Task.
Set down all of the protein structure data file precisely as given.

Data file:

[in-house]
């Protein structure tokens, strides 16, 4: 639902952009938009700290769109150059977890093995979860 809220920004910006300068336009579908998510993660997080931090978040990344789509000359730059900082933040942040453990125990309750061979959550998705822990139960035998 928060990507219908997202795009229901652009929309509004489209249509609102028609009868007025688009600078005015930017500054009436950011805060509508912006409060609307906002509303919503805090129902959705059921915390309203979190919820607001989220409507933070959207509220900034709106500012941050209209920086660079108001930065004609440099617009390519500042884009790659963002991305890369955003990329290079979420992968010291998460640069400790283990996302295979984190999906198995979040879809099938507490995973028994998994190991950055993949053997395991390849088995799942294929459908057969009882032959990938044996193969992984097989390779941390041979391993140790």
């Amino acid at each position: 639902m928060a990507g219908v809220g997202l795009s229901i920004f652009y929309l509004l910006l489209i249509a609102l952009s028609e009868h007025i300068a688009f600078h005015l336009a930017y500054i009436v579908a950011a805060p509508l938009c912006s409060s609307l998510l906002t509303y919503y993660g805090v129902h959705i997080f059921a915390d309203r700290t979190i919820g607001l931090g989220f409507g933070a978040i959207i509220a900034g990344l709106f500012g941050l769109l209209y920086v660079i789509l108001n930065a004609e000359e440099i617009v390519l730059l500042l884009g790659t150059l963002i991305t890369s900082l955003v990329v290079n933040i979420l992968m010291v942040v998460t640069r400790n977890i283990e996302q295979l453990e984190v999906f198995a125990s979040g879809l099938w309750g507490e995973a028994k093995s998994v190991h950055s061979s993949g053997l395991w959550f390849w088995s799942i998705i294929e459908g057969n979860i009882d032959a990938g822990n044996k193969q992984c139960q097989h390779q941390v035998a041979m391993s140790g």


[in-house]
């Protein structure tokens, strides 16, 4: 639902952009938009700290769109150059977890093995979860 809220920004910006300068336009579908998510993660997080931090978040990344789509000359730059900082933040942040453990125990309750061979959550998705822990139960035998 928060990507219908997202795009229901652009929309509004489209249509609102028609009868007025688009600078005015930017500054009436950011805060509508912006409060609307906002509303919503805090129902959705059921915390309203979190919820607001989220409507933070959207509220900034709106500012941050209209920086660079108001930065004609440099617009390519500042884009790659963002991305890369955003990329290079979420992968010291998460640069400790283990996302295979984190999906198995979040879809099938507490995973028994998994190991950055993949053997395991390849088995799942294929459908057969009882032959990938044996193969992984097989390779941390041979391993140790």
């Amino acid at each position: 639902m928060a990507g219908v809220g997202l795009s229901i920004f652009y929309l509004l910006l489209i249509a609102l952009s028609e009868h007025i300068a688009f600078h005015l336009a930017y500054i009436v579908a950011a805060p509508l938009c912006s409060s609307l998510l906002t509303y919503y993660g805090v129902h959705i997080f059921a915390d309203r700290t979190i919820g607001l931090g989220f409507g933070a978040i959207i509220a900034g990344l709106f500012g941050l769109l209209y920086v660079i789509l108001n930065a004609e000359e440099i617009v390519l730059l500042l884009g790659t150059l963002i991305t890369s900082l955003v990329v290079n933040i979420l992968m010291v942040v998460t640069r400790n977890i283990e996302q295979l453990e984190v999906f198995a125990s979040g879809l099938w309750g507490e995973a028994k093995s998994v190991h950055s061979s993949g053997l395991w959550f390849w088995s799942i998705i294929e459908g057969n979860i009882d032959a990938g822990n044996k193969q992984c139960q097989h390779q941390v035998a041979m391993s140790g």